under a younger look,
it is uncomfortable and outdated, so they do not understand how it could be an audiovisual device that penetrated so much, and so deeply, in popular culture.
David Schwimmer, Courteney Cox, Jennifer Aniston, Matthew Perry, Matt LeBlanc and Lisa Kudrow during the filming of the series 'Friends'.Warner Bros. Television/Getty Images
“Comedies have evolved.
Now it's a bit tricky because you have to be very careful," Aniston explained, "which makes it very difficult for comedians."
“The beauty of comedy is that we make fun of ourselves, we make fun of life.
[In the past] you could joke about a bigoted person and laugh.
And it was about educating people about how ridiculous people were.
And now we are not allowed to do that.”
“The world needs humour!” concluded the actress, “we cannot take ourselves too seriously.
Especially in the United States.
We are too polarized."
Aniston is not the first member of the series to respond to criticism.
In 2020, Lisa Kudrow (Los Angeles, California, 59 years old), who played Phoebe Buffay, responded to comments about the lack of diversity in
while promoting the
Space Force series.
It all started when he was asked about what
could be like today: "Not all the leads would be white, that's for sure," he replied, claiming that the series was "a time capsule in the nineties" and "very modern for its time." .
Later, in an interview with
The Daily Beast
, Kudrow weighed in again on why he believed there was such a lack of diversity: “It was a series created by two people who went to [University] Brandeis and wrote about their lives after college.
And especially in the series, when it's going to be a character-focused comedy, you write about what you know.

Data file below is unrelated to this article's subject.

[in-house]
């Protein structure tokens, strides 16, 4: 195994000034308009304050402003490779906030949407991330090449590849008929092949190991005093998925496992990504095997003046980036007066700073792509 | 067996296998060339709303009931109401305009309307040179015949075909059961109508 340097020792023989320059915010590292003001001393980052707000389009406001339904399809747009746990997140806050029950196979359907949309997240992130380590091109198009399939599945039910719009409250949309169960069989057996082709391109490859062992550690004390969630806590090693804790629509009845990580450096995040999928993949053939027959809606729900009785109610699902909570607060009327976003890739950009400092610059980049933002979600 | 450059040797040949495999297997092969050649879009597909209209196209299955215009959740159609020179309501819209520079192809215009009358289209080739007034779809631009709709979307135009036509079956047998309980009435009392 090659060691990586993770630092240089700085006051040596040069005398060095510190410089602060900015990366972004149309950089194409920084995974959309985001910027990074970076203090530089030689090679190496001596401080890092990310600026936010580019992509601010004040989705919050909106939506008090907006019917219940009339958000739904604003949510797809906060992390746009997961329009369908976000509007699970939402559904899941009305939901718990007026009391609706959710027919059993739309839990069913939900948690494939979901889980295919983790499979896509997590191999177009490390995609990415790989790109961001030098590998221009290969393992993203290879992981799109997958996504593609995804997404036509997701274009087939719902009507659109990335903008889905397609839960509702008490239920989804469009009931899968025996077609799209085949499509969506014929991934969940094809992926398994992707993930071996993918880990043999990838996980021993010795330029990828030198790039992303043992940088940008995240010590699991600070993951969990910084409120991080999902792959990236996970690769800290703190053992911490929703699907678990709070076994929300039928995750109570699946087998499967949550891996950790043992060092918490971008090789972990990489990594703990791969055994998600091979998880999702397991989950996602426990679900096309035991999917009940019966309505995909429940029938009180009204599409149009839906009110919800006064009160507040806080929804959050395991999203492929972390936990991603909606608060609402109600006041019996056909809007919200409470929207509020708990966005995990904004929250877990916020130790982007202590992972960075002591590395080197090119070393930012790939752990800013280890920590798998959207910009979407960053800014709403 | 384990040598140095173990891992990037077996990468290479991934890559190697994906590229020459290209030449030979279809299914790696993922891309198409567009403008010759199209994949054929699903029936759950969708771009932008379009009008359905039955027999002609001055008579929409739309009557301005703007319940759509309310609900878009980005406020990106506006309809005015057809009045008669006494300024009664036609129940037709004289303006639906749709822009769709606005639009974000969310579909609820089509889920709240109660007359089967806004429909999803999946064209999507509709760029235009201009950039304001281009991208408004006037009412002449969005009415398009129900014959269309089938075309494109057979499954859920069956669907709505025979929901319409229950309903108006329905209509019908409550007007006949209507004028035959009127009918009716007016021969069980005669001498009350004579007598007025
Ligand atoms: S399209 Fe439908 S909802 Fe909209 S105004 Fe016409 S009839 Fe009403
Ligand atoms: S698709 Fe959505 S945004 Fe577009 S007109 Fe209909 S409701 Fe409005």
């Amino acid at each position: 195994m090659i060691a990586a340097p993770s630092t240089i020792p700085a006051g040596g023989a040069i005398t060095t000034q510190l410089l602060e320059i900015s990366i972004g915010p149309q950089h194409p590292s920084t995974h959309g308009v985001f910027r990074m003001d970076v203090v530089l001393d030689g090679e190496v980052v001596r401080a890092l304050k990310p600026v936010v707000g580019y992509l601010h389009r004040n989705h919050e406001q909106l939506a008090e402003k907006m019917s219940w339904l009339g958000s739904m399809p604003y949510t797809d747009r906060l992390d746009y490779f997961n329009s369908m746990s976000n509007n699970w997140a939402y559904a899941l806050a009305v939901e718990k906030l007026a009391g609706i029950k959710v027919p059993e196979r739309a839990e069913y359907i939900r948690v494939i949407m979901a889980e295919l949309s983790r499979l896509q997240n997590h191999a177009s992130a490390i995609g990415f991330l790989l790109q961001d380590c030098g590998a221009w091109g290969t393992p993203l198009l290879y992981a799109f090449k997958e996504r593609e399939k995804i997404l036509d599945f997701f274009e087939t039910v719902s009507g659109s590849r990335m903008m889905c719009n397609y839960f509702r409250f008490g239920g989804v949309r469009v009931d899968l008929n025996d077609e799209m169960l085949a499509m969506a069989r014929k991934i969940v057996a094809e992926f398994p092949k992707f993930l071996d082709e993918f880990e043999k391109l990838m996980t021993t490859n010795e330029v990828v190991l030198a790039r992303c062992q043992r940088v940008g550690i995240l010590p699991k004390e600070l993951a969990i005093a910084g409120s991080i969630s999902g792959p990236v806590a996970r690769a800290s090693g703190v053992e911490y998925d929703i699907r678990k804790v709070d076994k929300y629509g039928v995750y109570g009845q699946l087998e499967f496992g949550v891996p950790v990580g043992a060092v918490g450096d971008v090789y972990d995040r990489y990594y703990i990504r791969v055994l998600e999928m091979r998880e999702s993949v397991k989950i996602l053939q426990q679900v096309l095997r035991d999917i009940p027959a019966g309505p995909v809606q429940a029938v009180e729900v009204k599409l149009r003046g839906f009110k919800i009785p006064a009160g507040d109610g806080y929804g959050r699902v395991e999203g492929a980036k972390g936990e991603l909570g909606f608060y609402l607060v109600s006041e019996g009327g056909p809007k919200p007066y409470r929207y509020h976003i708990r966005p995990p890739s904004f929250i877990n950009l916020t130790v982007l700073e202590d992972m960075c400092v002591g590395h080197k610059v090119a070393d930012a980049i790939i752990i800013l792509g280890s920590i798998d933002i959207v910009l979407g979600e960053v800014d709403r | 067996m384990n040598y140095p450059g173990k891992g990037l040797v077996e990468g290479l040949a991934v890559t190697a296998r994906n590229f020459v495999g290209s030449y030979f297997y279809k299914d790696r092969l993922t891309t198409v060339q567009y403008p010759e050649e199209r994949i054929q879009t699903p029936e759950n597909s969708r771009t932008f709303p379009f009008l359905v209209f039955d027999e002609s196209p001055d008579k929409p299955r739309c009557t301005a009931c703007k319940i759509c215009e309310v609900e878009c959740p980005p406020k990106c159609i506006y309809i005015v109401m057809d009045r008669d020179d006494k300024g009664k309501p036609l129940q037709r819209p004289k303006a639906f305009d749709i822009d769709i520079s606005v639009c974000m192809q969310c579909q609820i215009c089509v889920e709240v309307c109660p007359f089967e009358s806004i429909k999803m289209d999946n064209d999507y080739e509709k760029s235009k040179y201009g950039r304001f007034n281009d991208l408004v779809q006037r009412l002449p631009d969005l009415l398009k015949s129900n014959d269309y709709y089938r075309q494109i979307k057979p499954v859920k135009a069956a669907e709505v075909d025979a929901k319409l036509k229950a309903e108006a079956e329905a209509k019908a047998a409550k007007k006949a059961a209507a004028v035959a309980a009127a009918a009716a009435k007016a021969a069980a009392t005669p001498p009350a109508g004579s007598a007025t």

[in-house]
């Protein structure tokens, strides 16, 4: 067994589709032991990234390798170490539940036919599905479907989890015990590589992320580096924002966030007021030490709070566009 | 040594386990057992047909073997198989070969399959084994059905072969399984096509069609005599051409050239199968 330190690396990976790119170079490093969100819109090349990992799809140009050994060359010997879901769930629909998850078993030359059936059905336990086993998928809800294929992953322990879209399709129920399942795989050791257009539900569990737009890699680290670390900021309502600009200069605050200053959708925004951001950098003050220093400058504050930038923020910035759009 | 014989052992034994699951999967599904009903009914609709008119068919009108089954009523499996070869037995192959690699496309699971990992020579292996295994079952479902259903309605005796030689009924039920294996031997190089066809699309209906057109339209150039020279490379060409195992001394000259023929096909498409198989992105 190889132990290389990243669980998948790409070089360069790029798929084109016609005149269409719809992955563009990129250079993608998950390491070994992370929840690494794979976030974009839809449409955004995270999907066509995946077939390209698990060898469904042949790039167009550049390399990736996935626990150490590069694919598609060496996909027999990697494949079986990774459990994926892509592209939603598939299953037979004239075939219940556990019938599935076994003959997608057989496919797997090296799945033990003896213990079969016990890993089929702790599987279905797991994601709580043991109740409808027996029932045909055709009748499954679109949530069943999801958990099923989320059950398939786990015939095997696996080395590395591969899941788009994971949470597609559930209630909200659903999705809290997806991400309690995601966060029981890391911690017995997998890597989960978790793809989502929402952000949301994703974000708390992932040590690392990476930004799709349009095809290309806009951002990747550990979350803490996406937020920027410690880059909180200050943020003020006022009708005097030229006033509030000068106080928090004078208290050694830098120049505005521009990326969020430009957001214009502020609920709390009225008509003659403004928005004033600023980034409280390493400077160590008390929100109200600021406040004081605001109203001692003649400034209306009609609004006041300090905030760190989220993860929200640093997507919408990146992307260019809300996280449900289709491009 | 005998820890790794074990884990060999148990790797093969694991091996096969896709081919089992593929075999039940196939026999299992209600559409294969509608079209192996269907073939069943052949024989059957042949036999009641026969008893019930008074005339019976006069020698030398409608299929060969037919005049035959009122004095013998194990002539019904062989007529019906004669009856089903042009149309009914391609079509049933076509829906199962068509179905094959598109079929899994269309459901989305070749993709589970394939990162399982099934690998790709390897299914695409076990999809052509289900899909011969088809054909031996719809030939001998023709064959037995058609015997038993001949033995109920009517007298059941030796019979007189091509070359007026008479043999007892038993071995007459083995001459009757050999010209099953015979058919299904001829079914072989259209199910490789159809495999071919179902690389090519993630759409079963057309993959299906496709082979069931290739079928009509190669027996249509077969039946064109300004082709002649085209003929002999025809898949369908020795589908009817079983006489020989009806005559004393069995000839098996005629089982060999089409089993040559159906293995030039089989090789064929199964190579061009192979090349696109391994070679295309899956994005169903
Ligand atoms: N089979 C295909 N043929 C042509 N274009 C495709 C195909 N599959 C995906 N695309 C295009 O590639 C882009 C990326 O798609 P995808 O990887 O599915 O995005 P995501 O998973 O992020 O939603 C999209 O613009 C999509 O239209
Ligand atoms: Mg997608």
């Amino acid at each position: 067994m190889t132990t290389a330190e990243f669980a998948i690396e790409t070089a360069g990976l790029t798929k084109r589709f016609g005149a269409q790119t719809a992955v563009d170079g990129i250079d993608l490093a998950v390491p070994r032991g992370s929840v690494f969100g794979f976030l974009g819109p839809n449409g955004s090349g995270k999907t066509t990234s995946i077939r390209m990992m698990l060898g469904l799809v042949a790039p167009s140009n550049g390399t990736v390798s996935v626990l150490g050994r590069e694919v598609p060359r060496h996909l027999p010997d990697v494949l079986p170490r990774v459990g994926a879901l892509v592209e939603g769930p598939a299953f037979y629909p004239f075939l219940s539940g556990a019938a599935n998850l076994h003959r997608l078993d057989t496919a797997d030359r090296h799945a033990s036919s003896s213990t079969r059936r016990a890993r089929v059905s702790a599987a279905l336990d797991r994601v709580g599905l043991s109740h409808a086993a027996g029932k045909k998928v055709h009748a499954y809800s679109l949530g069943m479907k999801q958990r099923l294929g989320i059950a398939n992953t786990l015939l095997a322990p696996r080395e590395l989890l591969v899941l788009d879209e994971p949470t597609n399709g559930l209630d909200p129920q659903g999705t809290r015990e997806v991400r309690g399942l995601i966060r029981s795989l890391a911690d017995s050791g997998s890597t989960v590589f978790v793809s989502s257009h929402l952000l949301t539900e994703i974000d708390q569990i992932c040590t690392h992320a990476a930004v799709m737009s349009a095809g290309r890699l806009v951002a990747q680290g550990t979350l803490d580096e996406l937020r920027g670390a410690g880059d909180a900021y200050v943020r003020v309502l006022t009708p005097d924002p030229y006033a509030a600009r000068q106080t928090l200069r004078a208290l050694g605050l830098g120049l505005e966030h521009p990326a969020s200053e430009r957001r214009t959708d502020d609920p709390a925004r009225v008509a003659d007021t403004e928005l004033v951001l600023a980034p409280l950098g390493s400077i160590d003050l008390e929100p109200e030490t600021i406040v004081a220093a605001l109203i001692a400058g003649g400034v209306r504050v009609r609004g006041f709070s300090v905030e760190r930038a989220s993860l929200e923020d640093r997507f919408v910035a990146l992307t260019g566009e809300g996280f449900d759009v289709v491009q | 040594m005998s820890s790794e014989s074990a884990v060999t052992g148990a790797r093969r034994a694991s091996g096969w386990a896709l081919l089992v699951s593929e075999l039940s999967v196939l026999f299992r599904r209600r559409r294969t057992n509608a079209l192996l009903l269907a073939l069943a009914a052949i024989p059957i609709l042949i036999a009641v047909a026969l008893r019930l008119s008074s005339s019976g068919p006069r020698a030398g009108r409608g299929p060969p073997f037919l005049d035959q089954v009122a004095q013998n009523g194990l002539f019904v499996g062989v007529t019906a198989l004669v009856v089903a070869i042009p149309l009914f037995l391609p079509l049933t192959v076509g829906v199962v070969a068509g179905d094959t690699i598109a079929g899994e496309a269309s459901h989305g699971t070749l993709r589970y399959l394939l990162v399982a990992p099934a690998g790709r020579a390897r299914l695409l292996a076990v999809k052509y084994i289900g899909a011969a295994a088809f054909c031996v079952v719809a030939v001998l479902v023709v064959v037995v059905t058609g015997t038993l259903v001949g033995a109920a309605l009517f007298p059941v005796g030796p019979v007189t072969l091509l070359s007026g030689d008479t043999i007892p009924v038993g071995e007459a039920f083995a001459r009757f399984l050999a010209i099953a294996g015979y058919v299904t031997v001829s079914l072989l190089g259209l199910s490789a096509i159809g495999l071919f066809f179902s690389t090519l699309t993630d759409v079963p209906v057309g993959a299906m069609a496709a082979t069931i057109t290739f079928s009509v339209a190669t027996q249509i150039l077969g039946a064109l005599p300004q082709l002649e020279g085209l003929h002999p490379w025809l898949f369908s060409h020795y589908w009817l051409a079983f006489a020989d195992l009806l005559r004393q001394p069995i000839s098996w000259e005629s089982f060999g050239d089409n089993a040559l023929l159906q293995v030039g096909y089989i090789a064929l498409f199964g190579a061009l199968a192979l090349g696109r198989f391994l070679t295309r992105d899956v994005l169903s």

They don't have to write stories about the experiences of being a person of color."
Precisely Marta Kauffman, co-creator of the series, decided last year to compensate for the absence of non-white characters in her series with a donation of four million dollars to the department of African and African-American studies at Brandeis University, in Massachusetts, where she studied .
According to Kauffman, this was due to his “internalization of the systemic racism that plagues society”: “I have learned a lot in the last 20 years.
Admitting and accepting blame is not easy.
It's painful to look in the mirror.
I am ashamed of not having done better 25 years ago," said the creator in an interview with the
Los Angeles Times
Later, in a space called
on the BBC, he also responded to criticism about the transphobia of the series, especially those referring to the treatment received by the father of Chandler Bing, a trans woman played by actress Kathleen Turner, who was called Charles: “ We kept referring to his character as 'Chandler's dad.'
The use of pronouns was something she didn't understand yet, so we didn't refer to that character as 'she,' which was a clear mistake.”